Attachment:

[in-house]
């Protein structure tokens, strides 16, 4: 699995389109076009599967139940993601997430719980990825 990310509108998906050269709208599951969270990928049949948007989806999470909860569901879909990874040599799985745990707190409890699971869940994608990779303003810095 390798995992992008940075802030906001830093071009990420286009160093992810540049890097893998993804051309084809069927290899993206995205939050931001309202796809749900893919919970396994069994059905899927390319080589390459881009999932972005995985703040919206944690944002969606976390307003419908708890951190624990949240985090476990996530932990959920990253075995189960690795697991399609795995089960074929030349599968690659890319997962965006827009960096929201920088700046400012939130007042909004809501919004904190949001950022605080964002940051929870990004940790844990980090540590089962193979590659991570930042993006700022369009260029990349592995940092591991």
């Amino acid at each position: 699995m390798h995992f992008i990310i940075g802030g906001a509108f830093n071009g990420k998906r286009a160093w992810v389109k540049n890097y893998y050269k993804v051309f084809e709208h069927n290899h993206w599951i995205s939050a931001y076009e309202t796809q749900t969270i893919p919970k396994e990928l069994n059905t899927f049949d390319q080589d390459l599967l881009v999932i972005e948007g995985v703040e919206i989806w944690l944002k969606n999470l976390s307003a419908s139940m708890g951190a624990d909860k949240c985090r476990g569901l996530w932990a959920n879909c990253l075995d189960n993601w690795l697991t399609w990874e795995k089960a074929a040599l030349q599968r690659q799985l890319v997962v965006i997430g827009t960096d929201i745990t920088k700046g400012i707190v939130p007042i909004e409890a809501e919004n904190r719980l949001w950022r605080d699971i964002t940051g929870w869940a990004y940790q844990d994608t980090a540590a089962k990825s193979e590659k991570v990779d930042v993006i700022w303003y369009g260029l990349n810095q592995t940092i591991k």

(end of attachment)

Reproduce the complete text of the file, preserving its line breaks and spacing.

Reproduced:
[in-house]
């Protein structure tokens, strides 16, 4: 699995389109076009599967139940993601997430719980990825 990310509108998906050269709208599951969270990928049949948007989806999470909860569901879909990874040599799985745990707190409890699971869940994608990779303003810095 390798995992992008940075802030906001830093071009990420286009160093992810540049890097893998993804051309084809069927290899993206995205939050931001309202796809749900893919919970396994069994059905899927390319080589390459881009999932972005995985703040919206944690944002969606976390307003419908708890951190624990949240985090476990996530932990959920990253075995189960690795697991399609795995089960074929030349599968690659890319997962965006827009960096929201920088700046400012939130007042909004809501919004904190949001950022605080964002940051929870990004940790844990980090540590089962193979590659991570930042993006700022369009260029990349592995940092591991």
């Amino acid at each position: 699995m390798h995992f992008i990310i940075g802030g906001a509108f830093n071009g990420k998906r286009a160093w992810v389109k540049n890097y893998y050269k993804v051309f084809e709208h069927n290899h993206w599951i995205s939050a931001y076009e309202t796809q749900t969270i893919p919970k396994e990928l069994n059905t899927f049949d390319q080589d390459l599967l881009v999932i972005e948007g995985v703040e919206i989806w944690l944002k969606n999470l976390s307003a419908s139940m708890g951190a624990d909860k949240c985090r476990g569901l996530w932990a959920n879909c990253l075995d189960n993601w690795l697991t399609w990874e795995k089960a074929a040599l030349q599968r690659q799985l890319v997962v965006i997430g827009t960096d929201i745990t920088k700046g400012i707190v939130p007042i909004e409890a809501e919004n904190r719980l949001w950022r605080d699971i964002t940051g929870w869940a990004y940790q844990d994608t980090a540590a089962k990825s193979e590659k991570v990779d930042v993006i700022w303003y369009g260029l990349n810095q592995t940092i591991k």